The Innerleithen & Walkerburn area offers endless ppportunities for horse riding and walking from sheltered strolls along the banks of the River Tweed, Walker Burn or Leithen Water, to more strenuous rides or hikes up the surrounding hills. Forest tracks offer year-round routes for horse-riders, and in the drier months many of the longer distance hill routes are also suitable for multi-use. Close to Innerleithen, Elibank and Traquair Forests is one of the Seven Stanes forests, boasting world-class mountain bike routes.
The routes which are described here were identified by East Tweeddale Local Path Group as priorities for development and promotion through the Tweed Trails Project, which was funded and implemented as part of the 350km South of Scotland Countryside Trails network.
You can access an online map of the SoSCT routes around Innerleithen through the BHS EMAGIN website by clicking here. From the Scotland section of "Routes by Region" scroll down the list of routes to South of Scotland Countryside Trails, which will take you to an overview map at street mapping scale. Using the map type box in the horizontal menu above the map, you can change to 1:2,500 scale OS map which shows the routes in more detail.
Larger scale maps should be used to follow routes on the ground, such as OS Landranger Maps 1:50,000 no. 73 (Peebles, Galashiels and Selkirk) and Explorer Maps 1:25,000 no. 337 (Peebles and Innerleithen).
Minch Moor Road
The Minchmoor Road was at one time the main route across southern Scotland and the old road east from Traquair has been in use for over 800 years. Climbing steeply between twin dykes to the bothy set at the edge of Elibank and Traquair Forest, the stony track climbs up through trees to the open moor land of the Minch Moor. There are miles of inviting grassy paths and the most stunning views over the rolling border hills at the top of the Minch Moor.
This is the route by which Montrose and his cavaliers fled from Philiphaugh. Tales of buried treasure cling to Minchmoor, dating back to conflicting legends. One tells of Montrose throwing his treasure chest into the dark Mystor pool in Yarrow, telling the Devil to keep it for him until he returned. Another legend says that Montrose cast his chest in at the door of a cottage at Foulshiels before galloping on to the safety of Traquair.
The promoted route which has been significantly improved as part of the South of Scotland Countryside Trails project follows the old drove and coach road south from Brown Know down to Yarrowford. Alternatively, for a longer riding route, continue east on the Southern Upland Way to the Three Brethren, Yair and Selkirk - these routes are not actively promoted as riding routes so the gates may be less easy to open and there is no guarantee as to the condition of the route, but there is nothing to stop you exploring. Other hard forest tracks and narrower informal paths offer infinite permutations on these main routes for walkers, cyclists and horse-riders.
This route branches south along the forest road above the bothy and leads out of Elibank and Traquair Forest onto open hill, from where an informal multi-use grassy path winds its way to the former farm steading at Glengaber. Turning north, a track of varying gradient provides an enjoyable route back across open hill and enclosed fields to Traquair via Damhead. Alternatively, a grassy track leads south from Glengaber to Tinnis or Yarrow, with option for a long distance circular route in conjunction with the Minch Moor Road.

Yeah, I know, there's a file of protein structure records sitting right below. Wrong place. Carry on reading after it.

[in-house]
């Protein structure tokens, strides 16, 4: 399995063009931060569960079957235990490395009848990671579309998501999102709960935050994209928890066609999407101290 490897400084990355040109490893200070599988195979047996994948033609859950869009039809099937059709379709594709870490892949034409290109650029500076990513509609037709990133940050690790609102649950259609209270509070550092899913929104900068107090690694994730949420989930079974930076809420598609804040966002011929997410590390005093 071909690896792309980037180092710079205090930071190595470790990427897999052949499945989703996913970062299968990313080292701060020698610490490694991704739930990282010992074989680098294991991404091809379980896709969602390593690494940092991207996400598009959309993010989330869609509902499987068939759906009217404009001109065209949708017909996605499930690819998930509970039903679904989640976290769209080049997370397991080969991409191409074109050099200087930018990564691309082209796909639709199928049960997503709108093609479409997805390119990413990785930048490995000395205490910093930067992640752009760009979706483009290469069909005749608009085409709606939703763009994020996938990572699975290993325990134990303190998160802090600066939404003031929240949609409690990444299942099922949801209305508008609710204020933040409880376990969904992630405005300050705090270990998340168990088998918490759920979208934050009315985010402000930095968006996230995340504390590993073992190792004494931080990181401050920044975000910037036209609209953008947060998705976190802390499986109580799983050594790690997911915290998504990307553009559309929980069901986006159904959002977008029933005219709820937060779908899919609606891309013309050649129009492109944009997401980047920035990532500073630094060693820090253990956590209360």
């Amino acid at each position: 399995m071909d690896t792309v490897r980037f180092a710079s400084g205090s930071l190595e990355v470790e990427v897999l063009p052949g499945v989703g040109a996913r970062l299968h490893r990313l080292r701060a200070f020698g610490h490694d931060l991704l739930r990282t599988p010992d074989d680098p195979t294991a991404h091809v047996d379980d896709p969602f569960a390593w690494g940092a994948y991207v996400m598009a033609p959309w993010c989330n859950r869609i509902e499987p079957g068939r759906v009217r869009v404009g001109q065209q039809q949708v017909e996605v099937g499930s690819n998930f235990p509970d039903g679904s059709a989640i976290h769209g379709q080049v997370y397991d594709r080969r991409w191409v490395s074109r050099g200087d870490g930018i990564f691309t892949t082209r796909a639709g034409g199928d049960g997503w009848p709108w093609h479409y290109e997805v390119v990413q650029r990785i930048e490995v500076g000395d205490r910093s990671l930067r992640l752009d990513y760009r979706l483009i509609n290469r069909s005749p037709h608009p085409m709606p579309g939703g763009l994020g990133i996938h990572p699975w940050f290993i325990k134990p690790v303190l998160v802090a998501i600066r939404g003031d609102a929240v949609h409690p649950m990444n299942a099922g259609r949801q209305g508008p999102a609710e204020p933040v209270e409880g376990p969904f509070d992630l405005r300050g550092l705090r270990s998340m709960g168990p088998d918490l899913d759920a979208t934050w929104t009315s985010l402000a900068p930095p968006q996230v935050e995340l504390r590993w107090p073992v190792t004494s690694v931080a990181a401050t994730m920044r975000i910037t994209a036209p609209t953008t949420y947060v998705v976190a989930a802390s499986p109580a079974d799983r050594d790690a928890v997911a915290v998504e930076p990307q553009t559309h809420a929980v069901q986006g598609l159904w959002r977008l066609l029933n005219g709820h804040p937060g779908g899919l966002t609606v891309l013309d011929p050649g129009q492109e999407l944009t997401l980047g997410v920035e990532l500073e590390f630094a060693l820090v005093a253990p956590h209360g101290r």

From Howford, the stony farm track winds up to Grieston Quarry (now disused), from where a new path has been created to provide a multi-use off-road link to the path network within Cardrona Forest.
Leithen Water Path
New paths have been developed to create a new short-medium length circular walk, following a narrow relatively level but unsurfaced path up the west bank of the river to the old weir. A new path along the western edge of the forest, above the golf course, leads south back through the forest to Innerleithen parallel to the east bank of the Leithen Water. This latter path, sheltered within the trees, is ideal for year-round multi-use, with option for longer routes using paths and tracks in Cademuir Forest.
Kirnie Law/ Walker Burn Path
From the northern end of the Leithen Water Path, or direct from the car park by the golf club house, forest tracks lead onto a path which climbs through the trees to Kirnie Law. Although the gradient is fairly steep and at times the path can be rough, the panoramic views from this vantage point are worth the climb. From here, a variety of paths can be followed, either leading back down to Innerleithen, or east via Priesthope to Walkerburn. A new path winds up the west bank of the Walker Burn to join with the track leading into Caberston Forest and Priesthope. The path has been surfaced to support multi-use, but includes moderate gradient in places.
From Glen Estate, the farm track which climbs up the hill leads onto a new path skirting the side of Birks Hill to link up with the Gypsy Glen route, the old drove road between Peebles and St. Mary’s Loch. A relatively level stony track leads south from Glen House to Glenshiel Banks, from where a wide grassy informal path climbs up to the old drove road. Combine this with the Birks Hill path to make an invigorating circular route, or for a longer route, follow the old drove road north back through Gypsy Glen to Peebles, returning to Traquair via Cardrona Forest.
Toll Wood all abilities path
From the car park in Toll wood (also readily accessible on safe pavement from Innerleithen), a new surfaced path has been created specifically to allow people of all ages and abilities, including those in wheelchairs, access to the River Tweed at Traquair Bridge. Relatively level but unsurfaced paths follow the banks of the Tweed, linking back to Innerleithen along the disused railway, or continuing east to Walkerburn.